The Rio Olympic Games are well underway. Ever wonder how much it costs to host, produce and air The Olympics? Forbes.com tells us. Here’s a look at The Olympics by the numbers:
$4.6 Billion: Base cost of Rio 2016 Games.
51%: Current cost overrun for Rio Games.
$11 Billion+: Projected final estimated cost of the Rio Games (with some estimates running up to $20 billion).
$9 Billion+: Projected revenue from the games.
$2 Billion: The deficit created by the above two, for those doing the math.
11: Worldwide sponsors
20: Number of times Coca-Cola has been a sponsor, the longest continuous partner of the Olympic games (since 1928).
28: U.S. sponsors
1,000: Number of cameras Olympic Broadcasting Services will use.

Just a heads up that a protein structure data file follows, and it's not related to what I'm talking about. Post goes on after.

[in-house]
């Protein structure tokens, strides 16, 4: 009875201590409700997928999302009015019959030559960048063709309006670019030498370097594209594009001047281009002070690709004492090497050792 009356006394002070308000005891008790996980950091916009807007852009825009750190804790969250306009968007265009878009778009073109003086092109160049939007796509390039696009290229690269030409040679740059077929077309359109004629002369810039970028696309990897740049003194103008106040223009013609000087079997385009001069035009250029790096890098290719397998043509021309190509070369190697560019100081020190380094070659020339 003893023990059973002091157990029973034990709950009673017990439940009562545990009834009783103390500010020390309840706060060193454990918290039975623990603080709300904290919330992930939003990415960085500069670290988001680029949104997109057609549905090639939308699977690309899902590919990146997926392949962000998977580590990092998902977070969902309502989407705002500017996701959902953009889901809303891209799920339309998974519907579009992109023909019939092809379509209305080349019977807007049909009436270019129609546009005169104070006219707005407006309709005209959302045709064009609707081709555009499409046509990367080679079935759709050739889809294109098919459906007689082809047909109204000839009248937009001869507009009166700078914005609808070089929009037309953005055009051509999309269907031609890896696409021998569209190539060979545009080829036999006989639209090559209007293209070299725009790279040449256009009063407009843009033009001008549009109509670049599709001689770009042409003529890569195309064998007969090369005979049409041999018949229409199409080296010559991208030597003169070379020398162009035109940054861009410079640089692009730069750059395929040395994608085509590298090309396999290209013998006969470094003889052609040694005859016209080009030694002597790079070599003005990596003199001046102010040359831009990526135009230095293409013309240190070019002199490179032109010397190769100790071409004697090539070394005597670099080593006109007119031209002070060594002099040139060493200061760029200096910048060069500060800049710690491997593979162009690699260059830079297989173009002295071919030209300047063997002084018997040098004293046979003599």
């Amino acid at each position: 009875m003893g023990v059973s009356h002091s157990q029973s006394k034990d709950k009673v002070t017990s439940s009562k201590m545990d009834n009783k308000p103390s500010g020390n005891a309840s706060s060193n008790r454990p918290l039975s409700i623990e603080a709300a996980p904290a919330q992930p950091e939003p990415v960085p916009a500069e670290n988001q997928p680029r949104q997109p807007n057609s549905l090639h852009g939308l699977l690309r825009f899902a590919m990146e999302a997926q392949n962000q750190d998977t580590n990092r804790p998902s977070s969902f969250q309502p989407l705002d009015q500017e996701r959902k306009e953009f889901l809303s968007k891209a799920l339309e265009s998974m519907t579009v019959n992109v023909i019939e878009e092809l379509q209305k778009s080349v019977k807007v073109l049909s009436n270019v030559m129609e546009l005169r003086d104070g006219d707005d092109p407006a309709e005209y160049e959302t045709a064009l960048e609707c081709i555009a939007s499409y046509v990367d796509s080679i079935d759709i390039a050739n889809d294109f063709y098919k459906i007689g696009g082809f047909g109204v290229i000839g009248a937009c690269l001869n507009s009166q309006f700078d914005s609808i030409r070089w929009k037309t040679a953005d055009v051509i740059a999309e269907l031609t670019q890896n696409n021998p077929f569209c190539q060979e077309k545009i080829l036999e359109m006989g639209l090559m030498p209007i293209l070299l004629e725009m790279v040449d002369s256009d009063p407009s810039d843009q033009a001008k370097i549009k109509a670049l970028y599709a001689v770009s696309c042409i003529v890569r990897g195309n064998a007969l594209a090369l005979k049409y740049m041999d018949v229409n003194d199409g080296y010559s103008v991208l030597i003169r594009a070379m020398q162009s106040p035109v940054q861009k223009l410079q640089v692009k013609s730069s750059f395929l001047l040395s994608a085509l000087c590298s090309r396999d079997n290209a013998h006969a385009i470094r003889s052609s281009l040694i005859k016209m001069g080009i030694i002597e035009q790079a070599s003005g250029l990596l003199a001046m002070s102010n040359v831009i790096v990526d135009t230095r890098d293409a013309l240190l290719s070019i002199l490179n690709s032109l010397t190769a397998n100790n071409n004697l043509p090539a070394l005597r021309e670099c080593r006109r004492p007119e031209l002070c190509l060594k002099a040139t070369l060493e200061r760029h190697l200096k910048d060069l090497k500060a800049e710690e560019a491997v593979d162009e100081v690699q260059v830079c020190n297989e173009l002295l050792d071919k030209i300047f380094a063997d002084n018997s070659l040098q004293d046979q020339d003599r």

7,000: Hours of high definition coverage provided by OBS.
12: Number of Rights Holding Broadcasters offering a Virtual Reality experience to their viewers, a first for the Olympics. With a compatible headset viewers will get a 360-degree look into the Games. NBC is provided VR coverage to authenticated U.S. users of compatible Samsung Galaxy smartphones.
$4.4 Billion: Amount NBC paid for the broadcast rights to the Olympics through 2020.
$0: Amount NBC made on the 2012 Summer Games in London. [Correction: Comcast tells FORBES the event was a break even proposition for the media company. Previously, we reported it was a loss.]
$7.65 Billion: Amount NBC paid for the broadcast rights from 2021 to 2032.